An “unfinished” supernova explosion threw a dead star into a high-speed flight through the Galaxy

Exotic white dwarf J124043, the speed of which reaches 900 thousand kilometers per hour, maybe the result of a supernova explosion of a type not yet known.

The white dwarf, having survived the “partial” supernova explosion, has received a tremendous momentum and is moving along the Milky Way at a speed of about 900 thousand kilometers per hour. Its flight and a very unusual composition can indicate a new type of supernovae that were previously unnoticed by astronomers – and that other “high-speed” white dwarfs can be found in the Galaxy and beyond. This is stated in an article published in the journal Monthly Notices of the Royal Astronomical Society.

Boris Gänsicke and his colleagues at the University of Warwick investigated the white dwarf SDSS J124043.01 + 671034.68, the strange chemical composition of which has puzzled scientists for more than a year. Such objects are considered the remains of large red giants – in fact, their cores, preserved after the dumping of the outer shells. As a rule, the atmosphere of white dwarfs is composed of hydrogen and helium, with only small impurities of elements such as oxygen and carbon.

However, neither hydrogen nor helium was found on J124043: its atmosphere turned out to be oxygen, with some amounts of other elements, including neon, sodium, magnesium, silicon, aluminum – the products of a supernova explosion. In fact, white dwarfs are quite massive and dense, and entering a binary system with an ordinary, more “friable” star, they can pull part of its substance. Gradually, this increases the mass of the dwarf, again starting thermonuclear reactions in it.

It is believed that all this culminates in a Type Ia supernova explosion that scatters synthesized heavy elements through space. The fact that the white dwarf J124043 experienced something like this can be indicated by its small mass, which is only 40 percent of the sun: apparently, a significant part of the substance was lost to them. However, no iron, nor nickel or chromium, typical products of this process, was found in the atmosphere of J124043. But the speed of the white dwarf was an astounding 900 thousand kilometers per hour.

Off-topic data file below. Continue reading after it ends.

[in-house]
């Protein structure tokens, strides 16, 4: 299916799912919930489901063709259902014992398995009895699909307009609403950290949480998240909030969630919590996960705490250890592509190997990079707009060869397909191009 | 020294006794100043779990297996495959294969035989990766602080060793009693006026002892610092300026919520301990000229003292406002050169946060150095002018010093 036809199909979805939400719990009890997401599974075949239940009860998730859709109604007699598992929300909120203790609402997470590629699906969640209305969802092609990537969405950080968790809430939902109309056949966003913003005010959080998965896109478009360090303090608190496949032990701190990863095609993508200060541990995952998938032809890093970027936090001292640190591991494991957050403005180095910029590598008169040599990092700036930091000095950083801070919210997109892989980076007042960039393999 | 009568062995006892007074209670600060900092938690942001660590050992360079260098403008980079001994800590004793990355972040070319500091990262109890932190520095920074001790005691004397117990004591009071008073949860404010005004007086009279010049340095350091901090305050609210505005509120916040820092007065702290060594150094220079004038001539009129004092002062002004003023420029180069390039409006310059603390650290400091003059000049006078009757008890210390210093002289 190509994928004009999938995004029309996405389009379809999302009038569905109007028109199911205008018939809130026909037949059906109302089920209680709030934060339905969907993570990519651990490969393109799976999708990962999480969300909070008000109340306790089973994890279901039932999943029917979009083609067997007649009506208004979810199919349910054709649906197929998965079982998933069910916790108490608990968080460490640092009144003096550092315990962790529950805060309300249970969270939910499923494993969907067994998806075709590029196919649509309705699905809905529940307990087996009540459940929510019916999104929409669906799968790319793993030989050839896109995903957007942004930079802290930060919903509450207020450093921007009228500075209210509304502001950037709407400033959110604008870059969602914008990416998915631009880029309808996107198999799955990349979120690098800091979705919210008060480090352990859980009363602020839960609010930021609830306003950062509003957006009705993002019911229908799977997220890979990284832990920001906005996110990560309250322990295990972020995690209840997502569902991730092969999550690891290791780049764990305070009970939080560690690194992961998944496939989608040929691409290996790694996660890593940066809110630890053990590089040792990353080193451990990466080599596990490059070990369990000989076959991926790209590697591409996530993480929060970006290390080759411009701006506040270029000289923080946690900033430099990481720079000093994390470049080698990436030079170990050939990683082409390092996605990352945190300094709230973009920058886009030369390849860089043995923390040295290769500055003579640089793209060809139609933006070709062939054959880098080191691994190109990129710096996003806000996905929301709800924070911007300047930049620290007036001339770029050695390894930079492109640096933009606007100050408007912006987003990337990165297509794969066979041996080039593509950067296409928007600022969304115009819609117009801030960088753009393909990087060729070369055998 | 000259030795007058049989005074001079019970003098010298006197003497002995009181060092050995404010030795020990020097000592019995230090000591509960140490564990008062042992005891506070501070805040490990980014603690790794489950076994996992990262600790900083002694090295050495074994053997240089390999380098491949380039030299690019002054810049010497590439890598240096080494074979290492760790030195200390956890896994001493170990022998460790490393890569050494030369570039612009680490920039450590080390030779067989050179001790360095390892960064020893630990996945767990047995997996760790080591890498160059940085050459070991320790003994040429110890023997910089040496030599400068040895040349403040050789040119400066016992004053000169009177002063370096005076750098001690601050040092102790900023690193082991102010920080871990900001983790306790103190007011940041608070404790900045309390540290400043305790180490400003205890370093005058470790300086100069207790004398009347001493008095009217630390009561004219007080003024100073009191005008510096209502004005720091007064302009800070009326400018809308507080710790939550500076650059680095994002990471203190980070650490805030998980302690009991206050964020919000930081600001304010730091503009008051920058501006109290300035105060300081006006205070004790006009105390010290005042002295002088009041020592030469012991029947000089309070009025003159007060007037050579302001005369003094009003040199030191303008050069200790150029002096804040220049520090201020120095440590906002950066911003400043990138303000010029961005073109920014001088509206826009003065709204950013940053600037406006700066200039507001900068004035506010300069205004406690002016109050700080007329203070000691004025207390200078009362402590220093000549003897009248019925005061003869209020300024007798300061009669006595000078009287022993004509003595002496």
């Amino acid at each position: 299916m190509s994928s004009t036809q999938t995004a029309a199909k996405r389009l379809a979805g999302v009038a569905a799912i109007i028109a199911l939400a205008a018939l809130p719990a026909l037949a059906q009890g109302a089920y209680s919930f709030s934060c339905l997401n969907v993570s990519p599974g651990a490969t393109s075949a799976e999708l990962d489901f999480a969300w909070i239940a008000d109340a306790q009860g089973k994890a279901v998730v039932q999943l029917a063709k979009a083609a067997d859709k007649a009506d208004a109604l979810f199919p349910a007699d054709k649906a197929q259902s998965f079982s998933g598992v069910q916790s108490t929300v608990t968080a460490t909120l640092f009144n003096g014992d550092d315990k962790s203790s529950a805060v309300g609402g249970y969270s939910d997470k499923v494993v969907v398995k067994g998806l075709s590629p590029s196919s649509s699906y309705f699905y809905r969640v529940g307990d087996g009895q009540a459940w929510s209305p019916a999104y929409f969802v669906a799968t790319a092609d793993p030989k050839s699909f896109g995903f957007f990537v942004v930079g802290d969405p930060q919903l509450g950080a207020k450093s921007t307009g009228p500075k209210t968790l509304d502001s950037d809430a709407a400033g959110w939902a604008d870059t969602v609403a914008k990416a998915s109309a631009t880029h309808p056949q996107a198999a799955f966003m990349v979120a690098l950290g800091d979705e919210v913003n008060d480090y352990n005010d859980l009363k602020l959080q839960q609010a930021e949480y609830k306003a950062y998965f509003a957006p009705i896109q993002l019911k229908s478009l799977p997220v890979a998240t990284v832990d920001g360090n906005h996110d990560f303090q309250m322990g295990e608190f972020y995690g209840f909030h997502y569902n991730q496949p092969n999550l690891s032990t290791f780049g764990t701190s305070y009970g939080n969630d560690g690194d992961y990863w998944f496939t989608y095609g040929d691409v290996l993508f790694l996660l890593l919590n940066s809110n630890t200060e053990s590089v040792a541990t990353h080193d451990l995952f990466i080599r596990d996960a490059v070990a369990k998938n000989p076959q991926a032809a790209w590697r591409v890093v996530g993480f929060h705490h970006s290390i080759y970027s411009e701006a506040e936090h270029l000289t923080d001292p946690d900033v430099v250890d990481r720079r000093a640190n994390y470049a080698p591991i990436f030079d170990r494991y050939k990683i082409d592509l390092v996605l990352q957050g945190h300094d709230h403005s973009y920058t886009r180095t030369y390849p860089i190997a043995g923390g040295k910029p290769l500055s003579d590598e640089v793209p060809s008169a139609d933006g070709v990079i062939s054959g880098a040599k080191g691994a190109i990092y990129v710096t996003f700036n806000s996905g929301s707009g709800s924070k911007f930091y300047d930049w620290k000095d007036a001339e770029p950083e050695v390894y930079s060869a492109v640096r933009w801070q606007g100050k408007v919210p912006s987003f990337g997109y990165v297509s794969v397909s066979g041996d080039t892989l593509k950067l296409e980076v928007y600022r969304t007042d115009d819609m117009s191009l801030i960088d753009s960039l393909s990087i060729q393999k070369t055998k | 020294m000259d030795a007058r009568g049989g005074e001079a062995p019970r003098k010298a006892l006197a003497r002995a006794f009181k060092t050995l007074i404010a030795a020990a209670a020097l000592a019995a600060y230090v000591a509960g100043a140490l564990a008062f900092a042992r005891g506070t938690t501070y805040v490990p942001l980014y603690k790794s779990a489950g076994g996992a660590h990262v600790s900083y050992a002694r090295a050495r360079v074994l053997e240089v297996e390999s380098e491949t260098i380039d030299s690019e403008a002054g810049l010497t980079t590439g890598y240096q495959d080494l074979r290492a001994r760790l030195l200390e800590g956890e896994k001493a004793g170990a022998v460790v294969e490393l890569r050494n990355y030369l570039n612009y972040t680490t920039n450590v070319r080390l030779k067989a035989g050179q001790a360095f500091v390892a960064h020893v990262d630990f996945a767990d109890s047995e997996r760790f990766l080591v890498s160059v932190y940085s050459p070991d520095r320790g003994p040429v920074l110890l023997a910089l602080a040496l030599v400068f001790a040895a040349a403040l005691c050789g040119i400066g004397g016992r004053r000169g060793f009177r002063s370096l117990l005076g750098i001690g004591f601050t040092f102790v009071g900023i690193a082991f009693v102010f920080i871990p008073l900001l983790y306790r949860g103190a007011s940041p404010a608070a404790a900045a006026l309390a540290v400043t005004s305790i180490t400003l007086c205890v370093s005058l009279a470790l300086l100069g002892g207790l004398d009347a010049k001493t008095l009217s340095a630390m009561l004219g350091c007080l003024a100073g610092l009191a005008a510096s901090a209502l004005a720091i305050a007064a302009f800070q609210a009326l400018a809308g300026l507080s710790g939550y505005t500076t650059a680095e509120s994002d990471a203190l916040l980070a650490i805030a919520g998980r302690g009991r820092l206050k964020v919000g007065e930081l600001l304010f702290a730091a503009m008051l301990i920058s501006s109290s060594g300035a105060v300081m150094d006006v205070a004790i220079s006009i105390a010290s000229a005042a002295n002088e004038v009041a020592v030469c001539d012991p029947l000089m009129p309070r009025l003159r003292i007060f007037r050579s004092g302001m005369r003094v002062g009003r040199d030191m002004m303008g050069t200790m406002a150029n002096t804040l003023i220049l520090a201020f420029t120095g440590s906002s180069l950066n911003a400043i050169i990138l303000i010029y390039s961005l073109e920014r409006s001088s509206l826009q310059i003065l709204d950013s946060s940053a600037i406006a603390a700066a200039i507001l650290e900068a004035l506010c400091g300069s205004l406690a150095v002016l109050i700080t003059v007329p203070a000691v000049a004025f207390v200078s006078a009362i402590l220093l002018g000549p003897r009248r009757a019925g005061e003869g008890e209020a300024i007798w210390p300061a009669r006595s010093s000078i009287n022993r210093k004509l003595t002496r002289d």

“This star is unique”, ​​says Professor Gänsicke. – Its chemical composition, low mass, and high speed – all this indicates that it was part of a close binary system and survived the launch of thermonuclear reactions. Perhaps it was a type of supernova, but one that we have not seen before. ” Scientists suggest that the white dwarf could develop along the path of the usual supernova Ia, but at some point it dramatically dropped a significant part of its mass, further spinning the binary system.

As a result, gravity and centrifugal forces worked like a sling, launching the J124043 in flight. Thermonuclear reactions with the formation of heavy elements of the iron group in it ceased, and the heavily “thinner” dwarf set off on a high-speed journey through the Galaxy. Astronomers suggest that such an unusual mechanism of an “unfinished” supernova may also act in some other binary systems. However, it should be especially difficult to notice such outbreaks, since they are very short-lived.

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Author: John Kessler
Graduated From the Massachusetts Institute of Technology. Previously, worked in various little-known media. Currently is an expert, editor and developer of Free News.
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